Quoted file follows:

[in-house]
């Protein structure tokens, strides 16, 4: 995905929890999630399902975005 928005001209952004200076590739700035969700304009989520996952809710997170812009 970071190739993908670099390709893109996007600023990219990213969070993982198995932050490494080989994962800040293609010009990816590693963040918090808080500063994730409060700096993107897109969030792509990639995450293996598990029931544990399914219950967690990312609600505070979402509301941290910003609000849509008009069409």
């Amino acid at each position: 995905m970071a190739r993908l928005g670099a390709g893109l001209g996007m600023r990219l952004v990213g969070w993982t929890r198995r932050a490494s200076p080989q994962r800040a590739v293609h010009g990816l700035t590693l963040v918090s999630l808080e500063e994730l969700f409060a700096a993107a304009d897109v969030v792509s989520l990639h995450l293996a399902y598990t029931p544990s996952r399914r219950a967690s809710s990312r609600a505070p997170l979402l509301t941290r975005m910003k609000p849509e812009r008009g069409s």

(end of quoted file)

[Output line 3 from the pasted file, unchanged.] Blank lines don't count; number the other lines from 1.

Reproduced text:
């Amino acid at each position: 995905m970071a190739r993908l928005g670099a390709g893109l001209g996007m600023r990219l952004v990213g969070w993982t929890r198995r932050a490494s200076p080989q994962r800040a590739v293609h010009g990816l700035t590693l963040v918090s999630l808080e500063e994730l969700f409060a700096a993107a304009d897109v969030v792509s989520l990639h995450l293996a399902y598990t029931p544990s996952r399914r219950a967690s809710s990312r609600a505070p997170l979402l509301t941290r975005m910003k609000p849509e812009r008009g069409s």